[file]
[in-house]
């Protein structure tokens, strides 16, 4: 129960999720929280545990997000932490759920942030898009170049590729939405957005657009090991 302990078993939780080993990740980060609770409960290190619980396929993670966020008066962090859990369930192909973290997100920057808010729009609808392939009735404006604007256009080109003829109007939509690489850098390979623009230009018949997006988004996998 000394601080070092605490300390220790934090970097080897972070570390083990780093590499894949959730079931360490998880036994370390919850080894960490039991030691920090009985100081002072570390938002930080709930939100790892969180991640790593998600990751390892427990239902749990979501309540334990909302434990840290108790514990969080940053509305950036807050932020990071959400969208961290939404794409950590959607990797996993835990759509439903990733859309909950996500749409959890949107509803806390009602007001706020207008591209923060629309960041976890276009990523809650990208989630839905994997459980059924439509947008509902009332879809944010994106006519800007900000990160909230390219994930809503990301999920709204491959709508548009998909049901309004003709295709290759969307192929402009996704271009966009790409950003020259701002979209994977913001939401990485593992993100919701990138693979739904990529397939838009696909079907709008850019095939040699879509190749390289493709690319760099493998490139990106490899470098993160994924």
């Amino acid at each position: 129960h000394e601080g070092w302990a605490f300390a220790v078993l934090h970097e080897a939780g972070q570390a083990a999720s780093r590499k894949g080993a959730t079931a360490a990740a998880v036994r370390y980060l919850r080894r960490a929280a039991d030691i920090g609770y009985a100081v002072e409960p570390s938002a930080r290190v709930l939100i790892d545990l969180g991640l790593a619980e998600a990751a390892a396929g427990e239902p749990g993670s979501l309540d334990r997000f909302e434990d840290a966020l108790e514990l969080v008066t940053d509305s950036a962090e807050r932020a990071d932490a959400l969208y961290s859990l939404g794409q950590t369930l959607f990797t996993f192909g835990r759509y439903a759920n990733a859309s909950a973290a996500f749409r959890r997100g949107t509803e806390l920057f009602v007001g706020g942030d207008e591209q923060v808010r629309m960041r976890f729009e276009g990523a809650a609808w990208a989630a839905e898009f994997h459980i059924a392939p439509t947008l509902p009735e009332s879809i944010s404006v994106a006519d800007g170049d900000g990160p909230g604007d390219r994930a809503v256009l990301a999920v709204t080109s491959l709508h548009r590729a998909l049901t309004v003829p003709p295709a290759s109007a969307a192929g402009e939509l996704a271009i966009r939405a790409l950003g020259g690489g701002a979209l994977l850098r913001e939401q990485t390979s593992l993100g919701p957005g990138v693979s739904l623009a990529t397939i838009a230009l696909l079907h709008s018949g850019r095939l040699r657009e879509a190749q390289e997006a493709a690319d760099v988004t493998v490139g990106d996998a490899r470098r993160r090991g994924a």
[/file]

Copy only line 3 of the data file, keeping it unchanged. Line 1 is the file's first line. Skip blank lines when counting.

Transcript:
């Amino acid at each position: 129960h000394e601080g070092w302990a605490f300390a220790v078993l934090h970097e080897a939780g972070q570390a083990a999720s780093r590499k894949g080993a959730t079931a360490a990740a998880v036994r370390y980060l919850r080894r960490a929280a039991d030691i920090g609770y009985a100081v002072e409960p570390s938002a930080r290190v709930l939100i790892d545990l969180g991640l790593a619980e998600a990751a390892a396929g427990e239902p749990g993670s979501l309540d334990r997000f909302e434990d840290a966020l108790e514990l969080v008066t940053d509305s950036a962090e807050r932020a990071d932490a959400l969208y961290s859990l939404g794409q950590t369930l959607f990797t996993f192909g835990r759509y439903a759920n990733a859309s909950a973290a996500f749409r959890r997100g949107t509803e806390l920057f009602v007001g706020g942030d207008e591209q923060v808010r629309m960041r976890f729009e276009g990523a809650a609808w990208a989630a839905e898009f994997h459980i059924a392939p439509t947008l509902p009735e009332s879809i944010s404006v994106a006519d800007g170049d900000g990160p909230g604007d390219r994930a809503v256009l990301a999920v709204t080109s491959l709508h548009r590729a998909l049901t309004v003829p003709p295709a290759s109007a969307a192929g402009e939509l996704a271009i966009r939405a790409l950003g020259g690489g701002a979209l994977l850098r913001e939401q990485t390979s593992l993100g919701p957005g990138v693979s739904l623009a990529t397939i838009a230009l696909l079907h709008s018949g850019r095939l040699r657009e879509a190749q390289e997006a493709a690319d760099v988004t493998v490139g990106d996998a490899r470098r993160r090991g994924a």